Skip to: Content
Skip to: Site Navigation
Skip to: Search


Scout, Atticus & Boo

A 50th-anniversary celebration of ‘To Kill a Mockingbird’ – America’s ‘national novel.’

By Yvonne Zipp / July 7, 2010

Scout, Atticus and Boo: A Celebration of Fifty Years of To Kill a Mockingbird By Mary McDonagh Murphy HarperCollins 224 pp., $24.99

Enlarge

In a time when fauxlebrities tweet every time they change their handbag, here’s a heartwarming tidbit: An octogenarian novelist made international headlines in June by feeding some ducks. (Take that, Kardashians.)

Skip to next paragraph

That Harper Lee isn’t just any novelist, and “To Kill a Mockingbird” not just any book can be seen by the headlines across England, the US, and Canada – mostly variants on “Harper Lee Speaks” – as a result of her “interview” with Britain’s Mail newspaper. (The interview consisted in its entirety of her thanking a reporter for a box of chocolates and a mention of the waterfowl-nourishment expedition.)

“To Kill a Mockingbird,” which turns 50 on July 11, remains a crowning achievement, and its narrator, Scout Finch, one of the most beloved tomboys in American literature. (You could argue whether she or Jo March deserves first place, but I couldn’t imagine my childhood without either.)

“By any measure, it is an astonishing phenomenon,” writes Mary McDonagh Murphy in her new book Scout, Atticus & Boo. “An instant best seller, winner of the Pulitzer Prize, a screen adaptation ranked one of the best of all time. Fifty years after its publication, it sells nearly a million copies every year – hundreds of thousands more than The Catcher in the Rye, The Great Gatsby, or Of Mice and Men, American classics that also are staples of high school classrooms. No other twentieth-century American novel is more widely read. Even British librarians, who were polled in 2006 and asked, “Which book should every adult read before they die?” voted To Kill a Mockingbird number one. The Bible was number two.”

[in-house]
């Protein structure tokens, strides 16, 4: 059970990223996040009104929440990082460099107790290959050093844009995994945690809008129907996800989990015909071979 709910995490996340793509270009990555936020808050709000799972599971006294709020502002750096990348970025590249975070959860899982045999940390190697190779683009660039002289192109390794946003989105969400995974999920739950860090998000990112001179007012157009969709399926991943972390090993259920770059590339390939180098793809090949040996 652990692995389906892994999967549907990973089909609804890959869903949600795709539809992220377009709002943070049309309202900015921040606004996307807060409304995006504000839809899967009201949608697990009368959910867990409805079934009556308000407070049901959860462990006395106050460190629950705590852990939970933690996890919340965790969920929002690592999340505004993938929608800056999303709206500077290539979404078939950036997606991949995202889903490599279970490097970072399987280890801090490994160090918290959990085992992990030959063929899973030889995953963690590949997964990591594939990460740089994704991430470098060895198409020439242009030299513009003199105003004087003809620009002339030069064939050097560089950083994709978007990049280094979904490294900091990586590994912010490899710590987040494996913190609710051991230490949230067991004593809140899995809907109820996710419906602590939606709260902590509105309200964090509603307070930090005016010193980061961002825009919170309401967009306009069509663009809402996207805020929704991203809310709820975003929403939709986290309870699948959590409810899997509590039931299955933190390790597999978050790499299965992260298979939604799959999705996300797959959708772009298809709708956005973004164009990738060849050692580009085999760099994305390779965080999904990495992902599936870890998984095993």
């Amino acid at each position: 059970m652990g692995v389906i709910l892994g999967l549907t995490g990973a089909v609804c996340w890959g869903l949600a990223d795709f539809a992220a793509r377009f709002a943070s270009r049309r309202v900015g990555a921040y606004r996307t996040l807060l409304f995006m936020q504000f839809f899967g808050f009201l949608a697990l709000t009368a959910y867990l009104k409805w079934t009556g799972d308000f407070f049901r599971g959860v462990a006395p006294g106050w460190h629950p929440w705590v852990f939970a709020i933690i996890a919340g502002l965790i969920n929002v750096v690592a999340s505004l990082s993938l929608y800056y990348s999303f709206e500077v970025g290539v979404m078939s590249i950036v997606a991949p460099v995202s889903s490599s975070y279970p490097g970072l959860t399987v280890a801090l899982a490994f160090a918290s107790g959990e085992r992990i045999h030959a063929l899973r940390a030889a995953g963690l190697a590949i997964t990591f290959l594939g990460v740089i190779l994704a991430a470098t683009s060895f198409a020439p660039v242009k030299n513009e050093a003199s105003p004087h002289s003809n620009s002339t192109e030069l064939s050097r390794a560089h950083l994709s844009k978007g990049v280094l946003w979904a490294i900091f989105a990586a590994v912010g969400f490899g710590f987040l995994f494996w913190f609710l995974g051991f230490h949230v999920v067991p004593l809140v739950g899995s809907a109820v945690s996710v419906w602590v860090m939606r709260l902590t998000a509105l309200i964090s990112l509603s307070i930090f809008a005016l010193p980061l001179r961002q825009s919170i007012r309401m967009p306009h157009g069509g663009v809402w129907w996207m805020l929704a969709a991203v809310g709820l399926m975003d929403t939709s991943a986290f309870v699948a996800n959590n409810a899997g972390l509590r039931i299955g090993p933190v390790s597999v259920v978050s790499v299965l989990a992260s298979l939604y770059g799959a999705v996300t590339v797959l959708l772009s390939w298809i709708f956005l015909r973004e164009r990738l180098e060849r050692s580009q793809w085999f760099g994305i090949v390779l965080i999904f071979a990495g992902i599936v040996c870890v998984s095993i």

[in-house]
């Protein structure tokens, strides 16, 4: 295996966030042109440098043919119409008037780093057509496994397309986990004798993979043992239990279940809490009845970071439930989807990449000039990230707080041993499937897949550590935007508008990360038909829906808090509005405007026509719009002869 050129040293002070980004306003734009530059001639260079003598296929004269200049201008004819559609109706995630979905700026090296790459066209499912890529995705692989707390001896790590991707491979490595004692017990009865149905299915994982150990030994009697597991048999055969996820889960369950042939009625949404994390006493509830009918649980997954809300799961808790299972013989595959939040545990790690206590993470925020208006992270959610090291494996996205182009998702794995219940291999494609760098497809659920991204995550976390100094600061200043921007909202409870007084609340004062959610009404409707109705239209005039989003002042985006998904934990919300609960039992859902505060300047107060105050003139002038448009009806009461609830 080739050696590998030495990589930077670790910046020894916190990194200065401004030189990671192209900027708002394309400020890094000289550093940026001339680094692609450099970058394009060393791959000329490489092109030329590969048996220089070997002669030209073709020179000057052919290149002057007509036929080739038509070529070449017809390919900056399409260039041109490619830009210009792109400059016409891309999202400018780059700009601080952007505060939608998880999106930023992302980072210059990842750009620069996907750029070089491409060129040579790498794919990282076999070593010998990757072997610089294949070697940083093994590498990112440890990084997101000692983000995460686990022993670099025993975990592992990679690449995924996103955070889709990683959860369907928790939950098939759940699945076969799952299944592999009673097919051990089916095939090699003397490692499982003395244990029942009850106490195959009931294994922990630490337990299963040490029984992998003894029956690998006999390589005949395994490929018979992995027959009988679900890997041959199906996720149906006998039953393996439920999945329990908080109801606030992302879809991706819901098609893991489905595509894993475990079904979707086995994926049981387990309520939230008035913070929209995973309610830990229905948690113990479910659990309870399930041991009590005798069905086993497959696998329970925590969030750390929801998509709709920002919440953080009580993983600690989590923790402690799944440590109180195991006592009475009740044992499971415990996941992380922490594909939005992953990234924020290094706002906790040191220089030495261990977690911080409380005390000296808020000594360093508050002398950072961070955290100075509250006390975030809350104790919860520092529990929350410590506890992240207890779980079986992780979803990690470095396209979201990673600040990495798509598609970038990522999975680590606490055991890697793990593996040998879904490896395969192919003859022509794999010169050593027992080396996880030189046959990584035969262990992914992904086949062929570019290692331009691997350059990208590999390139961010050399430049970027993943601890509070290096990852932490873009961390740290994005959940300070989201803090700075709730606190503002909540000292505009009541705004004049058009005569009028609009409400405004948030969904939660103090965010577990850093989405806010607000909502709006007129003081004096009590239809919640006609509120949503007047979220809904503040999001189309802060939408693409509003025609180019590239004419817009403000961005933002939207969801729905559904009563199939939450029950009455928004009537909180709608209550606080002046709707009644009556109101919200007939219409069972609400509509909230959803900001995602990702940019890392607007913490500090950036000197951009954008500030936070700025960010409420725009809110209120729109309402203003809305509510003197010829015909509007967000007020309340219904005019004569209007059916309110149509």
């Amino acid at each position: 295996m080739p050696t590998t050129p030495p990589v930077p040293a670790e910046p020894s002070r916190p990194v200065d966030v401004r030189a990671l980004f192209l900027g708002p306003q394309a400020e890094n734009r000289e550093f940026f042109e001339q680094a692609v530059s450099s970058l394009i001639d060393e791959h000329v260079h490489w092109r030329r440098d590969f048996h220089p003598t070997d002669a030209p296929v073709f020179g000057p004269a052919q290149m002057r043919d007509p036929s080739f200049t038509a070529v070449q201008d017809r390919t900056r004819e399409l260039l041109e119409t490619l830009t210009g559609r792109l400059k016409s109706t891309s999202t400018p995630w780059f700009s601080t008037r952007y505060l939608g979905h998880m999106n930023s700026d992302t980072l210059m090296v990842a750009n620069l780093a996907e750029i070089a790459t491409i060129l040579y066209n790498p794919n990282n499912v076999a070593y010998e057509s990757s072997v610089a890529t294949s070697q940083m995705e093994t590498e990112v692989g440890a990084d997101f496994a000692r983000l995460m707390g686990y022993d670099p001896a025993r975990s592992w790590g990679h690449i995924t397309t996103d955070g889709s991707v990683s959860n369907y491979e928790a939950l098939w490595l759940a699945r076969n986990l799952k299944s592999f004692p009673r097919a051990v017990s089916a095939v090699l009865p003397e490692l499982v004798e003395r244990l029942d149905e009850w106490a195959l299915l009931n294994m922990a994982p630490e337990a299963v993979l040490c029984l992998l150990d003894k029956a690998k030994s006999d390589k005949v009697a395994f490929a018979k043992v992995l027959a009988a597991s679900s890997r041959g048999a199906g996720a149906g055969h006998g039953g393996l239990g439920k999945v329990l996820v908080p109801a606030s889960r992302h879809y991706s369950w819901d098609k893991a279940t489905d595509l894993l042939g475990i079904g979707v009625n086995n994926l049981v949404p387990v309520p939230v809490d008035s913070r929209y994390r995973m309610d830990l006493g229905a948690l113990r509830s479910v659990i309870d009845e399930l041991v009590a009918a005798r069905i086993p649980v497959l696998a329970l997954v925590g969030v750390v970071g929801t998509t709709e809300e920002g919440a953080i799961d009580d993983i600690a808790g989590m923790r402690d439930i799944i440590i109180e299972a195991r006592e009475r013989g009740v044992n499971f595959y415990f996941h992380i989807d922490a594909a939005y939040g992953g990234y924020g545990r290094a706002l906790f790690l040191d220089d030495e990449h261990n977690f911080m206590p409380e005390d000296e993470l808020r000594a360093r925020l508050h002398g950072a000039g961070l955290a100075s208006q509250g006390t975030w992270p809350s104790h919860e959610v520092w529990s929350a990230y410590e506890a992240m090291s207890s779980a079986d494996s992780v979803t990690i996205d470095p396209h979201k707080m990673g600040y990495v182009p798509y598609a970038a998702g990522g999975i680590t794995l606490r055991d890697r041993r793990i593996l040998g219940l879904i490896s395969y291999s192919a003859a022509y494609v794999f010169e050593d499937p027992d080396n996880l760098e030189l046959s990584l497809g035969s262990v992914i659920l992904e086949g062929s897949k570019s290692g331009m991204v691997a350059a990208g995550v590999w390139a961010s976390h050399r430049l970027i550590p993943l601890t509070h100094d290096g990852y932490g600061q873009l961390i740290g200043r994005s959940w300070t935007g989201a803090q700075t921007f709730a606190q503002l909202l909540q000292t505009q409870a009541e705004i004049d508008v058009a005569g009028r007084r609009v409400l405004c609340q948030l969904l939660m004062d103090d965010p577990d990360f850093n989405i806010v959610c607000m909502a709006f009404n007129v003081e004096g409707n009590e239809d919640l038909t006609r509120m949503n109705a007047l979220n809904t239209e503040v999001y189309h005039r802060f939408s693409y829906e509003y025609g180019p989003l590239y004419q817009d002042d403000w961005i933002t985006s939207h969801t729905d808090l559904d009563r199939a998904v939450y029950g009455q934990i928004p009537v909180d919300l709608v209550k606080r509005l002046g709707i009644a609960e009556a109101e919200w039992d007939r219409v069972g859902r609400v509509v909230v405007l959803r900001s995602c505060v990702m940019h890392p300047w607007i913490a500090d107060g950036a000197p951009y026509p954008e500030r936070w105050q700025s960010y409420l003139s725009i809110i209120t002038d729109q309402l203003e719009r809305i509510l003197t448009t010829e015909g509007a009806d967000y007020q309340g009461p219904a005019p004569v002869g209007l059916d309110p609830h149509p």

Or, as Oprah Winfrey, who tried but failed to get Lee to come on her TV show, put it, “I think it is our national novel.”

To celebrate the 50th anniversary, Emmy-winner Murphy interviewed residents of Monroeville, Ala., which became Maycomb in the novel, as well as famous people who have said their lives were changed by reading the book. Interviewees include Winfrey, novelist Wally Lamb (who wrote the foreword), Tom Brokaw, Scott Turow, and Mary Badham, who played Scout in the Academy Award-winning movie. There also will be a documentary.

Permissions

Read Comments

View reader comments | Comment on this story